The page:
The market phase is the most interesting aspect of the game. The market holds twenty commodities – amulets, weapons, books, etc. – placed on a 4 x 5 grid. Players take turns placing their merchants on the indicated spaces, which are aligned in columns and rows beside the commodities. There is a cost to place these merchants, which ranges from 3 – 5 gold pieces, depending upon the location. The general rule is that the more commodities to which a space is adjacent, the greater the cost … but this isn’t always the case. A player may also opt to place a merchant directly atop a commodity token, but that merchant will only influence that one commodity.
Once all merchants are placed, each commodity is examined to determine which player exerts the greatest influence upon it. This is the player with the most merchants adjacent to it, including diagonal. If there is a tie, the one player who has a merchant directly atop the commodity is awarded the token. If no one has a merchant atop the commodity, the player who has more merchants orthogonally adjacent receives the commodity. If still tied, no one wins the commodity and it remains in place for the following turn. Each commodity is examined and awarded in this fashion.
Many commodity tokens depict a symbol that allows the player to increase the value of that commodity on the price chart. This also increases the value of that commodity’s production buildings at game’s end. In most cases, it is wise to increase the value. In some instances, however, particularly when a player has not constructed any production buildings for that commodity, it may be best to decline this opportunity.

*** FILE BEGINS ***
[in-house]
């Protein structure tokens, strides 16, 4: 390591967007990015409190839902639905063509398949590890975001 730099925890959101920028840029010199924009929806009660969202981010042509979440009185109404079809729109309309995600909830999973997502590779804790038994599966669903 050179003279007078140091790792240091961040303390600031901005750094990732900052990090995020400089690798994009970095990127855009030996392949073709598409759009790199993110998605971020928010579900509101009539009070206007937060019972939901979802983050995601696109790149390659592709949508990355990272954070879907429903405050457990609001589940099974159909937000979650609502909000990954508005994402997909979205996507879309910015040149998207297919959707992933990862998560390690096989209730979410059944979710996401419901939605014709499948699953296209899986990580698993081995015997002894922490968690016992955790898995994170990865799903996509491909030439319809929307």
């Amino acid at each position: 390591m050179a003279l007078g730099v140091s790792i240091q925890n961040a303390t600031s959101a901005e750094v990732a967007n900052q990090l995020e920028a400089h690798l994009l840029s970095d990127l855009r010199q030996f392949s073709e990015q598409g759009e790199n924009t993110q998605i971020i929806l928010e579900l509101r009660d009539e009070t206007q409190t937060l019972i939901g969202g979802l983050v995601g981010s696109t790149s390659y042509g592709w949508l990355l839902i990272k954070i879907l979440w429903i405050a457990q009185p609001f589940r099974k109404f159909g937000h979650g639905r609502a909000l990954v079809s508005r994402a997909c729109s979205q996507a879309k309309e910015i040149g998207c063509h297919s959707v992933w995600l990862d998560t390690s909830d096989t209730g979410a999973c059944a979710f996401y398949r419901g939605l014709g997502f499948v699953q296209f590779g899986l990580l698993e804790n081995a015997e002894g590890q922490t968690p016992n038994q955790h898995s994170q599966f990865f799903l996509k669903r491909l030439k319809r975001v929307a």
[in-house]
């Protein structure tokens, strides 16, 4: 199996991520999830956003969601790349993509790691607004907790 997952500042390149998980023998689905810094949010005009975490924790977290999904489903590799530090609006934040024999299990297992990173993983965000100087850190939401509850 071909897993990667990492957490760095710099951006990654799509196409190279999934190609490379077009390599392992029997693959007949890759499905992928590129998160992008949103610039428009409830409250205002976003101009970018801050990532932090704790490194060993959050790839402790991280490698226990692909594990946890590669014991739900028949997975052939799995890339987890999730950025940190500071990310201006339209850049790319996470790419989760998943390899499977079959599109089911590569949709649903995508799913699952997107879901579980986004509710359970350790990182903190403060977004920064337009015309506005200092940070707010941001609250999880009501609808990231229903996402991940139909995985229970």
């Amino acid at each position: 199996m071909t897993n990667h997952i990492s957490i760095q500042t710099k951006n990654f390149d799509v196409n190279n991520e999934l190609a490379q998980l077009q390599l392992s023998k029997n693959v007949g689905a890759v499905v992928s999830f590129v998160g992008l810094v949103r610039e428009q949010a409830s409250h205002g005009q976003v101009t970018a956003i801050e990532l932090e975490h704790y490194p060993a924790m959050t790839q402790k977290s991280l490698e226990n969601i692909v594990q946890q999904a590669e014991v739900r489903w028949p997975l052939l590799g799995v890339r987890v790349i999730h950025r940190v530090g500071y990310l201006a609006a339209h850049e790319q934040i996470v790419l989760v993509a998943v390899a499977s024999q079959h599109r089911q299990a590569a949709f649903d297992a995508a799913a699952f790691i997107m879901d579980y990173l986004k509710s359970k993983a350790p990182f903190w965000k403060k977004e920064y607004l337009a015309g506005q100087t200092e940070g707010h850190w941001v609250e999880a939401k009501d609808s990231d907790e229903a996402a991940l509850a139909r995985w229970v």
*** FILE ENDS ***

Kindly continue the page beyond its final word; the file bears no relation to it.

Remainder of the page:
In addition to vying for commodities, the placement of merchants also earns money. Money is earned for merchants present in each row and column on the market; the more merchants aligned, the more money earned. So, players must also weigh the potential income in addition to the acquisition of commodities when placing their merchants. Money can be scarce, so this is an important consideration.
Further, players must also discern which commodities they desire, and target these in their merchant placements. These decisions are based on the path they plan on traveling on the map during the next phase. Gathering commodities haphazardly is wasteful. Of course, opponents may be targeting the same commodities, so the competition for their acquisition is often intense.
A final consideration is that the player collecting the commodity with the lowest identification number determines the start player. This can be an important consideration, as the player moving first during Phase 3 (the map movement phase) can have significant advantages, while placing last during Phase 1 (the general market phase) is advantageous. Acquiring the lowest-valued commodity can be quite useful.